Highly processed foods, like french fries, hamburgers, and frozen dinners contain various chemicals that can damage or destroy healthy gut bacteria. These foods are also more likely to cause inflammation, which may increase the risk of colorectal cancer. 

If that’s not bad enough, junk food has very little fiber or nutrients. Plus, it contains preservatives and toxins that build up in the digestive tract.  

You don’t have to stop eating your favorite snacks altogether, but it is a good idea to cut back. 

Step 6: Schedule Preventive Screenings (Colonoscopy)

A colonoscopy is an outpatient procedure that uses a colonoscope –– a thin tube with a camera and light on the end –– to examine the inside of your large intestine. The test provides a quick and minimally invasive way to check for colon cancer, diverticulitis, and other digestive problems.

Adults 45 and older with an average risk of colon cancer should undergo a colonoscopy once every 10 years, according to the American Cancer Society. If you have digestive system problems or a family history of colon cancer more frequent colon cancer screenings might be necessary.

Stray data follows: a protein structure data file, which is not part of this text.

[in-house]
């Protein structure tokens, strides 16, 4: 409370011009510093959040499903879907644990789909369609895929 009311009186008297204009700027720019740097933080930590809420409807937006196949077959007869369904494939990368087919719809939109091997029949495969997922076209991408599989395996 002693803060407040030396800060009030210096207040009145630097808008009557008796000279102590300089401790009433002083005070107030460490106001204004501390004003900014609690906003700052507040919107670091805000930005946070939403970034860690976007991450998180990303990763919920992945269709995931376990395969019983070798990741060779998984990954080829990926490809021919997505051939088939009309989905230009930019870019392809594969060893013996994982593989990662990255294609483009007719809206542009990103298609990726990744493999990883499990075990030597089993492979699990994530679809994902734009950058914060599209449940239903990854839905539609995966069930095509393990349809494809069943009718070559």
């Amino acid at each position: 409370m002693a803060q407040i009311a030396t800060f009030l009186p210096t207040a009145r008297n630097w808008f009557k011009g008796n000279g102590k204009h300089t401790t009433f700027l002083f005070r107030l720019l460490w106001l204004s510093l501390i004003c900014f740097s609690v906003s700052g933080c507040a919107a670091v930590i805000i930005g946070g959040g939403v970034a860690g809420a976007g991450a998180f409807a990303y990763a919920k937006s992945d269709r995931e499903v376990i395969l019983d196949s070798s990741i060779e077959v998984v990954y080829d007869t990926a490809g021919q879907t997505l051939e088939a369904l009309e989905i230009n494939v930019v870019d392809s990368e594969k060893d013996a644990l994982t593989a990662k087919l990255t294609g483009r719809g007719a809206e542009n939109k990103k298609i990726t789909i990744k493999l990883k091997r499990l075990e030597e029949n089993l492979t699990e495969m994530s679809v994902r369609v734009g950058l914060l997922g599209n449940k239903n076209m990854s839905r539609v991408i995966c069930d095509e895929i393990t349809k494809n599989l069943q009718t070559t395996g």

“After your first colonoscopy your doctor will tell you the frequency at which to receive your next one depending on the health of your colon, polyps, and what else they may find,” said Shapiro.   

Step 7: Limit Alcohol consumption and Quit Tobacco

The occasional glass of wine or beer is OK, but don’t overdo it. The National Institutes of Health (NIH) recommends that women drink no more than one glass of alcohol per day and men drink no more than two glasses of alcohol per day.

If you use chewing tobacco or smoke, quit. Though this can be hard, it’s one of the best health decisions you can make. Your healthcare team can make recommendations to help curb cravings and eliminate tobacco from your life.

How To Keep Your Colon Healthy - Commonly Asked Questions

1) Do colon problems present symptoms?